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Will Julie Andrews sing again?

Julie Andrews, the Sound of Music star could be back singing on stage within a year or two, thanks to a revolutionary new treatment to repair her shattered vocal chords. Read on to know more.

music Updated: Oct 23, 2009 20:14 IST

Eleven years Julie Andrewsafter a botched throat operation that robbed Julie Andrews of her voice, there's new hope for the Sound of Music star.

The singer/actress is expected to be one of the first patients in the world to have man-made tissue injected into her voice box, reports Telegraph.co.uk.

The Oscar winner has been unable to sing ever since surgery to remove non-cancerous nodules on her vocal chords in 1997. The operation ruined her voice and she sued the New York surgeons and won nearly a million dollars in damages for the operation.

According to the National Enquirer, she has struggled to regain her voice ever since and is struggling to come to terms with losing her vocals forever.

"My voice is pretty much non-existent, but what can you do? Life has a way of throwing things at you that you never expected," the Daily Express quoted Andrews as telling a close pal. But the thought of never being able to sing again is causing Andrews serious heartache.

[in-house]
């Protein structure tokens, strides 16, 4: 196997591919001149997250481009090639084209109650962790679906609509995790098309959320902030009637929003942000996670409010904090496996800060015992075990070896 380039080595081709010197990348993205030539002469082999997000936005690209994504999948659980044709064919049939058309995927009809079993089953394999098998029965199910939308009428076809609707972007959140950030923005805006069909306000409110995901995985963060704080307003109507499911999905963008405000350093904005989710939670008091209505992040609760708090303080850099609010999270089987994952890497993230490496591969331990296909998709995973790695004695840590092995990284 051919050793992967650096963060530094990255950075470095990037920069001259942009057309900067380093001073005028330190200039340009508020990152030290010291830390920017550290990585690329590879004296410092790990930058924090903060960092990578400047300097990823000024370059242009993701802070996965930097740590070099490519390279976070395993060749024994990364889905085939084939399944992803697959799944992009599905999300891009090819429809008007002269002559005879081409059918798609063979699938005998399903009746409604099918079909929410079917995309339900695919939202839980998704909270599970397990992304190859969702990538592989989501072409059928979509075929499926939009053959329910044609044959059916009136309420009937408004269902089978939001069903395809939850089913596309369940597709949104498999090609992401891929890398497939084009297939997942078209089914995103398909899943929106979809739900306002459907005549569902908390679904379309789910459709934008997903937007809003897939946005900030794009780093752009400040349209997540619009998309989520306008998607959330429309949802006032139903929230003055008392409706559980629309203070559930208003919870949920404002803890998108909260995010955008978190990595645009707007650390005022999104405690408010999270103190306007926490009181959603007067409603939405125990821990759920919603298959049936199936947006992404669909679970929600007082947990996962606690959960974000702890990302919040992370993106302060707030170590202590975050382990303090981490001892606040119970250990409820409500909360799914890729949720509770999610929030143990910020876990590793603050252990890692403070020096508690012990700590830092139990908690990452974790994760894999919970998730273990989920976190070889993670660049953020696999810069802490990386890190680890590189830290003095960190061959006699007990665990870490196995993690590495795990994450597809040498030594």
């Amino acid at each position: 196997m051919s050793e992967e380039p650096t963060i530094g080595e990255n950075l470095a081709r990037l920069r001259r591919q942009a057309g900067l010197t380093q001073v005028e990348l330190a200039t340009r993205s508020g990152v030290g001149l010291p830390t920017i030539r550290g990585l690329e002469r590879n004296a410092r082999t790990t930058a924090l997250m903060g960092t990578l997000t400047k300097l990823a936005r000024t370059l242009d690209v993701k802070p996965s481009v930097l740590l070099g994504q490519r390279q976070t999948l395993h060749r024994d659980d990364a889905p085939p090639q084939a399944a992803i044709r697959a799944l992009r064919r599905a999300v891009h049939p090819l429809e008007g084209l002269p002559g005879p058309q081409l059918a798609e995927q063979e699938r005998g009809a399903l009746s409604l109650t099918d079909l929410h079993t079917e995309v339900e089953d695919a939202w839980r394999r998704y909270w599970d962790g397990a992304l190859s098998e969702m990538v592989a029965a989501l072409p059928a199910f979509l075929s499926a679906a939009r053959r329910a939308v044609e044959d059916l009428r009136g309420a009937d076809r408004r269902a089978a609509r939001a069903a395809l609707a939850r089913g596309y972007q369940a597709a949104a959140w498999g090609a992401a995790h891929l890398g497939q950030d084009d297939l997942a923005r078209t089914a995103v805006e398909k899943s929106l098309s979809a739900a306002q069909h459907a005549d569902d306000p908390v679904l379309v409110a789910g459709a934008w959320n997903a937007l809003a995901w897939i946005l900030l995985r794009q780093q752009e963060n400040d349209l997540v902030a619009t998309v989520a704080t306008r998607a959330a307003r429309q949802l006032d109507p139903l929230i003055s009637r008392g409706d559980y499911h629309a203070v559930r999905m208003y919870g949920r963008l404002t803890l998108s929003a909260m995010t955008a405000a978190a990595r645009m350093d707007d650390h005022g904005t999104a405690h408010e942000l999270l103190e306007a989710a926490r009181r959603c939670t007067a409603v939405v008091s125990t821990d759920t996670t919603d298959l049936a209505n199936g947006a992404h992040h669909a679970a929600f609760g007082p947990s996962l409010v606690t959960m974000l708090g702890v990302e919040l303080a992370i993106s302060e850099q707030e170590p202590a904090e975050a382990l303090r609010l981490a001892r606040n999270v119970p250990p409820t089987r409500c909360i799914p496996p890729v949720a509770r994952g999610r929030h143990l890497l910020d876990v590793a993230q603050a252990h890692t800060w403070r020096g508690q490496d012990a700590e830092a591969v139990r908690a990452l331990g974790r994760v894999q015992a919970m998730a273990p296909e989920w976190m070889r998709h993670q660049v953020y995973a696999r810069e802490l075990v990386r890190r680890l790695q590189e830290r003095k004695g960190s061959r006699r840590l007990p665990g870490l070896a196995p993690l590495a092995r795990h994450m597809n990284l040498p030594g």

"Julie is trying to put on the best face possible, but it's killing her that she can no longer sing like she used to. It must be agony," a source told the tabloid. "She loves to work and dreads retirement and wishes she could still use her God-given talent," the source added.

But if Professor Robert Langer, a tissue engineer at Massachusetts Institute of Technology, along with voice specialist Dr Steven Zeitels are successful, Andrews can put her retirement plans on hold.

The duo have developed a technique that involves removing scar tissue from the vocal cords and then injecting a gel called polyethylene glycol to replace it, reports Telegraph.co.uk

While the man-made substance specially designed to mimic the elasticity of the natural vocal chord without being rejected by the body, has been successfully tested on animals, it hasn't been tested on humans yet.

"The substance is designed to vibrate and behave just like a vocal chord," Telegraph.co.uk quoted Professor Langer as saying. 'The animal trials have been very promising."